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Catalytic distillation to enhance gasoline quality: Part I

Initiatives towards the improvement of gasoline motor fuel quality means refiners must modify their processing facilities to meet higher standards

Kerry L Rock, Richard M Foley, Hugh M Putman, Amarjit S Bakshi and Monoj Som, CDTech
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Article Summary
Gasoline quality improvement initiatives in the USA are at the most advanced level of implementation. Lead has already been removed and reformulated gasoline (RFG) reduces emissions of ozone precursors and toxics through limits on RVP and benzene. Oxygenates are added to reduce carbon monoxide emissions.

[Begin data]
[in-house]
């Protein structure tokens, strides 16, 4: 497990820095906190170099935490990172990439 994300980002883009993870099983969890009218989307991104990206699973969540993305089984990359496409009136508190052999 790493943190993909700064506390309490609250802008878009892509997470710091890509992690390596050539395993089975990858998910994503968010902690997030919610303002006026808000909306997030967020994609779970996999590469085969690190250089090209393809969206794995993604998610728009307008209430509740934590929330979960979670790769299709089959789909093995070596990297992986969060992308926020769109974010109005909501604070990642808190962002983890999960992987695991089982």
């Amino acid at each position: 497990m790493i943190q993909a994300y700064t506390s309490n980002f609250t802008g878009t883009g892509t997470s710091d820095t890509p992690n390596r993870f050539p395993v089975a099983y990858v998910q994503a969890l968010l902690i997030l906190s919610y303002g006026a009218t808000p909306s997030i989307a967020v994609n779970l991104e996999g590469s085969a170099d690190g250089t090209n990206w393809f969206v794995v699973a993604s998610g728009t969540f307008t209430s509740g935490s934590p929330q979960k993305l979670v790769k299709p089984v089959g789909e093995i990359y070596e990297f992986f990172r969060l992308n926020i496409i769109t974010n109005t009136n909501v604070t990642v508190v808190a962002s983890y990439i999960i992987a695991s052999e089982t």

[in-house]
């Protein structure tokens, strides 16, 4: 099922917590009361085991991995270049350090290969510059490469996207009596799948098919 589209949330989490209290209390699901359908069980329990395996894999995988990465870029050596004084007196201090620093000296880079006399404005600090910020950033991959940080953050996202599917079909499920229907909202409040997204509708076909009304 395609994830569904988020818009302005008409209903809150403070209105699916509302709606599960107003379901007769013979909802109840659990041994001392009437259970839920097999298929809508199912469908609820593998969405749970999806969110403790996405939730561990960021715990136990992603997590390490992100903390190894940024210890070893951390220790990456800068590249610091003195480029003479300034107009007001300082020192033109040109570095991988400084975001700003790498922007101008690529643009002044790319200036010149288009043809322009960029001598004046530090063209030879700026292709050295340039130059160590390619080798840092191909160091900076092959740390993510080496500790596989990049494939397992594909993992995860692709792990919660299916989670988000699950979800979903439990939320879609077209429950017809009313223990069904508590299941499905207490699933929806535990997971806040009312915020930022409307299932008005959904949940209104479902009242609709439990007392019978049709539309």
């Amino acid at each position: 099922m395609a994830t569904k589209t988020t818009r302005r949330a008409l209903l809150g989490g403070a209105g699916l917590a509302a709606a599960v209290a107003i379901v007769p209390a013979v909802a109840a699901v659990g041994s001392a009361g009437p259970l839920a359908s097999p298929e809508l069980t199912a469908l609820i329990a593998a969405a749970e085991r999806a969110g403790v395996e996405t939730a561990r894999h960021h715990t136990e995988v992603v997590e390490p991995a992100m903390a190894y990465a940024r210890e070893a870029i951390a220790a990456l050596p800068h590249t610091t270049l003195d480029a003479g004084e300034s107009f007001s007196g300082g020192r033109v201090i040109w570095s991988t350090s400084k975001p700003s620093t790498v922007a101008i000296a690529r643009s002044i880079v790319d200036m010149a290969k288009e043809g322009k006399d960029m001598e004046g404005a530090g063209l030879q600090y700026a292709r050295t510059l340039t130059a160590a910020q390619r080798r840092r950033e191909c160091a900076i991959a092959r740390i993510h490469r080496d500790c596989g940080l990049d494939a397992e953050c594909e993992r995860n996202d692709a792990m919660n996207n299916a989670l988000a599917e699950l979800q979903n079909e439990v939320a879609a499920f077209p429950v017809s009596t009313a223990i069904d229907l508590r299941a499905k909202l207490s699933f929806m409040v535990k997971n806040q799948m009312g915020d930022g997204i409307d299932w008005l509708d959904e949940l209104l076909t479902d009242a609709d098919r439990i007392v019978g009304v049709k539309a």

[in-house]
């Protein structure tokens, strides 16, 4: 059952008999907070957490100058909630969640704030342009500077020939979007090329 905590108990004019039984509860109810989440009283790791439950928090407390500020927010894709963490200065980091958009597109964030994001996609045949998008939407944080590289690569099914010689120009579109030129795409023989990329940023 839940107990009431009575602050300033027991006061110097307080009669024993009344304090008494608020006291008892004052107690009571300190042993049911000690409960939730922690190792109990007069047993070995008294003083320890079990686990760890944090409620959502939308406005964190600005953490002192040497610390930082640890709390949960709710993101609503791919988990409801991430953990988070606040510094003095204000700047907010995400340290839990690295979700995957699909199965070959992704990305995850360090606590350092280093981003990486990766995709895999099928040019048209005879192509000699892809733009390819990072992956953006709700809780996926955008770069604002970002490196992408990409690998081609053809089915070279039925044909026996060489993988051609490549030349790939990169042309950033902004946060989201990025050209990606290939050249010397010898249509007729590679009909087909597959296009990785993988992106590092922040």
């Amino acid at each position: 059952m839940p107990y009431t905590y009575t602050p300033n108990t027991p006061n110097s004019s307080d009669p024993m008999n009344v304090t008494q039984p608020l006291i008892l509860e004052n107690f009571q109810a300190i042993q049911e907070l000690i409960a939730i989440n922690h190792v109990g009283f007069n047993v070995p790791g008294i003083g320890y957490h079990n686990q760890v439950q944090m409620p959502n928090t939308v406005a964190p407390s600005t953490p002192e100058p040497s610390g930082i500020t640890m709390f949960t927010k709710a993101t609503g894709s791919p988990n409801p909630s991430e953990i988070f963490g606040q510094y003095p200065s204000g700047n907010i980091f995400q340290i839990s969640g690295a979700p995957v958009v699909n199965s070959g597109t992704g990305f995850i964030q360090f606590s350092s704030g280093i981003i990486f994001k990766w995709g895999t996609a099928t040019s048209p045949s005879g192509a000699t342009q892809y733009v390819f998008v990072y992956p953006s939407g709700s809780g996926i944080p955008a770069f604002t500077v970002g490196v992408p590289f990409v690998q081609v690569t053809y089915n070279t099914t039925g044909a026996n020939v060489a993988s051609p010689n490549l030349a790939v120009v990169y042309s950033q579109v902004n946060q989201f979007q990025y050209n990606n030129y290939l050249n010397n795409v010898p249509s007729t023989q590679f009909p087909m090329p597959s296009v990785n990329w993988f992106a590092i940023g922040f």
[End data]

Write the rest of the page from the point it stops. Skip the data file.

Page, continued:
This RFG programme was applied only to those geographic areas with the worst emissions, and currently affects about one third of US gasoline. The Complex Model relates emissions to gasoline properties and provides blending flexibility for refiners.

Further reductions in hydrocarbon and toxics emissions along with new restrictions on NOx will begin in 2000. Recently, the Environmental Protection Agency (EPA) introduced greater reductions on ozone levels and particulate matter, which will affect diesel fuel as well as gasoline in future years.

Another developing issue relates to sulphur in gasoline. The EPA continues to push auto manufacturers to increase gasoline mileage in new vehicles. The auto manufacturers claim they have done all that can be done to improve mileage without improvements in gasoline composition. Specifically, they see lower sulphur content as necessary to enable the emissions detectors to function correctly. If this issue proceeds as expected, the US will have 100 per cent RFG with less than 50ppm sulphur by 2010.